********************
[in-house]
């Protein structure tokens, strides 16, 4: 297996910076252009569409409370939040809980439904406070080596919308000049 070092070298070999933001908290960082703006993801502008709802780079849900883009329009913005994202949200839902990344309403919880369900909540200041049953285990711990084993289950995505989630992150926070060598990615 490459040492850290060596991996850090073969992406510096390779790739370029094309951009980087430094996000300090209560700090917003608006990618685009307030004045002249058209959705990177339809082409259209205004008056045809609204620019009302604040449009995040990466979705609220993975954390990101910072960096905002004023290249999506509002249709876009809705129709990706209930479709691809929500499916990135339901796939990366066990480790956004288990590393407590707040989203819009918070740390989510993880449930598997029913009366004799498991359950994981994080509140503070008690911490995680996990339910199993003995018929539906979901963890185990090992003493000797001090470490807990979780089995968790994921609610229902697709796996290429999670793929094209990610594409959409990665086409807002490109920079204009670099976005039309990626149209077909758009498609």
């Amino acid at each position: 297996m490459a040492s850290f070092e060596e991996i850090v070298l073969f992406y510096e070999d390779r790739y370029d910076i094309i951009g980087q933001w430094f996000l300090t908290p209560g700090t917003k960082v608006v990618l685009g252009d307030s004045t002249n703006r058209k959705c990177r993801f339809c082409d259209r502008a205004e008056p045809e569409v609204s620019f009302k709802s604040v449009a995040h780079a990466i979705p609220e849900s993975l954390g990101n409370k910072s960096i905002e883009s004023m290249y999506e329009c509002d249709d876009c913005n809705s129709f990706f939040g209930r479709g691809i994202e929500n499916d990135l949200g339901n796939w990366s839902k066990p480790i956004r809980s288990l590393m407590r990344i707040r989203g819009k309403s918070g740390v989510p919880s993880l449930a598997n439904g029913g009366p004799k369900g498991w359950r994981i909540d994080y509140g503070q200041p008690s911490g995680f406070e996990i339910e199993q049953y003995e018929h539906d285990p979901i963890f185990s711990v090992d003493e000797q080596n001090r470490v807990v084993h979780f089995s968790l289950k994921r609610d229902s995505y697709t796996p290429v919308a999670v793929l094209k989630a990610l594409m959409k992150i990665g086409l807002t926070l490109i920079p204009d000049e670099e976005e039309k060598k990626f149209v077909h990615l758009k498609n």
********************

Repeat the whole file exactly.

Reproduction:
[in-house]
């Protein structure tokens, strides 16, 4: 297996910076252009569409409370939040809980439904406070080596919308000049 070092070298070999933001908290960082703006993801502008709802780079849900883009329009913005994202949200839902990344309403919880369900909540200041049953285990711990084993289950995505989630992150926070060598990615 490459040492850290060596991996850090073969992406510096390779790739370029094309951009980087430094996000300090209560700090917003608006990618685009307030004045002249058209959705990177339809082409259209205004008056045809609204620019009302604040449009995040990466979705609220993975954390990101910072960096905002004023290249999506509002249709876009809705129709990706209930479709691809929500499916990135339901796939990366066990480790956004288990590393407590707040989203819009918070740390989510993880449930598997029913009366004799498991359950994981994080509140503070008690911490995680996990339910199993003995018929539906979901963890185990090992003493000797001090470490807990979780089995968790994921609610229902697709796996290429999670793929094209990610594409959409990665086409807002490109920079204009670099976005039309990626149209077909758009498609």
């Amino acid at each position: 297996m490459a040492s850290f070092e060596e991996i850090v070298l073969f992406y510096e070999d390779r790739y370029d910076i094309i951009g980087q933001w430094f996000l300090t908290p209560g700090t917003k960082v608006v990618l685009g252009d307030s004045t002249n703006r058209k959705c990177r993801f339809c082409d259209r502008a205004e008056p045809e569409v609204s620019f009302k709802s604040v449009a995040h780079a990466i979705p609220e849900s993975l954390g990101n409370k910072s960096i905002e883009s004023m290249y999506e329009c509002d249709d876009c913005n809705s129709f990706f939040g209930r479709g691809i994202e929500n499916d990135l949200g339901n796939w990366s839902k066990p480790i956004r809980s288990l590393m407590r990344i707040r989203g819009k309403s918070g740390v989510p919880s993880l449930a598997n439904g029913g009366p004799k369900g498991w359950r994981i909540d994080y509140g503070q200041p008690s911490g995680f406070e996990i339910e199993q049953y003995e018929h539906d285990p979901i963890f185990s711990v090992d003493e000797q080596n001090r470490v807990v084993h979780f089995s968790l289950k994921r609610d229902s995505y697709t796996p290429v919308a999670v793929l094209k989630a990610l594409m959409k992150i990665g086409l807002t926070l490109i920079p204009d000049e670099e976005e039309k060598k990626f149209v077909h990615l758009k498609n």